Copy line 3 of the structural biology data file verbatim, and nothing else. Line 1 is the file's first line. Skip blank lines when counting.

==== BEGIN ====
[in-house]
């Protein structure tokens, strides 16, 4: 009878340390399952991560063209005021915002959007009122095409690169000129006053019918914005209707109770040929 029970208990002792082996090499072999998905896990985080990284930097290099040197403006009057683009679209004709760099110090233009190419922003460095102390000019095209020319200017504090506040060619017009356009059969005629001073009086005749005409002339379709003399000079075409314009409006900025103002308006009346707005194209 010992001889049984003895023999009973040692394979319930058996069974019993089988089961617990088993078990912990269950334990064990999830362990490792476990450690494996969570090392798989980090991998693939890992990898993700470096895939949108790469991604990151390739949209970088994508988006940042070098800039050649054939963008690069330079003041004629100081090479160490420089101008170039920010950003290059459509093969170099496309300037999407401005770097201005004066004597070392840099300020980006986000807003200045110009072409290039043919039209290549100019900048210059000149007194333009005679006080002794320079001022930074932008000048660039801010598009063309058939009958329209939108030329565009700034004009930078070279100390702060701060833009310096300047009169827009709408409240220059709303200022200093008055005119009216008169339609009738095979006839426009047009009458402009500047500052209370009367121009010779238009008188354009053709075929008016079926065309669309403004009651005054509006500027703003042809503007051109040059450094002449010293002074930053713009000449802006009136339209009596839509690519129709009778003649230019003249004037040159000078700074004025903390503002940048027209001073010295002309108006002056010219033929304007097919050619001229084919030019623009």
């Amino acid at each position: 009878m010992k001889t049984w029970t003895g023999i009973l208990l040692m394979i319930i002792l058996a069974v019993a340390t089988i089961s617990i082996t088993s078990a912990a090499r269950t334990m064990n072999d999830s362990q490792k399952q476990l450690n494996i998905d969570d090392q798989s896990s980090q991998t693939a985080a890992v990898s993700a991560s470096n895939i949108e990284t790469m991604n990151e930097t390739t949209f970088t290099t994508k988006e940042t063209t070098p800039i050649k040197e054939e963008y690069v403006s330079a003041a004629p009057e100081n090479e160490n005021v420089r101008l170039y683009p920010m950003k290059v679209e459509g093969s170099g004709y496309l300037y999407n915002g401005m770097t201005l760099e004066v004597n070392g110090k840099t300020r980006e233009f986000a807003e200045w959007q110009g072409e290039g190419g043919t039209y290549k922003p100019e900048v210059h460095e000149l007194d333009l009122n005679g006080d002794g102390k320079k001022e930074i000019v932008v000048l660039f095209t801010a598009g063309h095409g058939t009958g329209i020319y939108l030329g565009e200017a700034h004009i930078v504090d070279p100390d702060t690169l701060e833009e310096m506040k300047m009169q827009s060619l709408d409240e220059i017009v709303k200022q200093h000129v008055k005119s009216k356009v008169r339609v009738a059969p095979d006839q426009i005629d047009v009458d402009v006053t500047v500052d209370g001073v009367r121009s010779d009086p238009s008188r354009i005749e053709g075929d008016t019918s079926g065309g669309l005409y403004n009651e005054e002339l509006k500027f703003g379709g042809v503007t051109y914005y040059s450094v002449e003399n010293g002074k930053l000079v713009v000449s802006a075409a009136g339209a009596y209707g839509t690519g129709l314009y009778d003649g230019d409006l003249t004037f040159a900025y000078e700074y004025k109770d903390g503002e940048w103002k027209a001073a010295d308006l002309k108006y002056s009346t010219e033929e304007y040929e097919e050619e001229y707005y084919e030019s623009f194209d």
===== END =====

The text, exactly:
């Amino acid at each position: 009878m010992k001889t049984w029970t003895g023999i009973l208990l040692m394979i319930i002792l058996a069974v019993a340390t089988i089961s617990i082996t088993s078990a912990a090499r269950t334990m064990n072999d999830s362990q490792k399952q476990l450690n494996i998905d969570d090392q798989s896990s980090q991998t693939a985080a890992v990898s993700a991560s470096n895939i949108e990284t790469m991604n990151e930097t390739t949209f970088t290099t994508k988006e940042t063209t070098p800039i050649k040197e054939e963008y690069v403006s330079a003041a004629p009057e100081n090479e160490n005021v420089r101008l170039y683009p920010m950003k290059v679209e459509g093969s170099g004709y496309l300037y999407n915002g401005m770097t201005l760099e004066v004597n070392g110090k840099t300020r980006e233009f986000a807003e200045w959007q110009g072409e290039g190419g043919t039209y290549k922003p100019e900048v210059h460095e000149l007194d333009l009122n005679g006080d002794g102390k320079k001022e930074i000019v932008v000048l660039f095209t801010a598009g063309h095409g058939t009958g329209i020319y939108l030329g565009e200017a700034h004009i930078v504090d070279p100390d702060t690169l701060e833009e310096m506040k300047m009169q827009s060619l709408d409240e220059i017009v709303k200022q200093h000129v008055k005119s009216k356009v008169r339609v009738a059969p095979d006839q426009i005629d047009v009458d402009v006053t500047v500052d209370g001073v009367r121009s010779d009086p238009s008188r354009i005749e053709g075929d008016t019918s079926g065309g669309l005409y403004n009651e005054e002339l509006k500027f703003g379709g042809v503007t051109y914005y040059s450094v002449e003399n010293g002074k930053l000079v713009v000449s802006a075409a009136g339209a009596y209707g839509t690519g129709l314009y009778d003649g230019d409006l003249t004037f040159a900025y000078e700074y004025k109770d903390g503002e940048w103002k027209a001073a010295d308006l002309k108006y002056s009346t010219e033929e304007y040929e097919e050619e001229y707005y084919e030019s623009f194209d």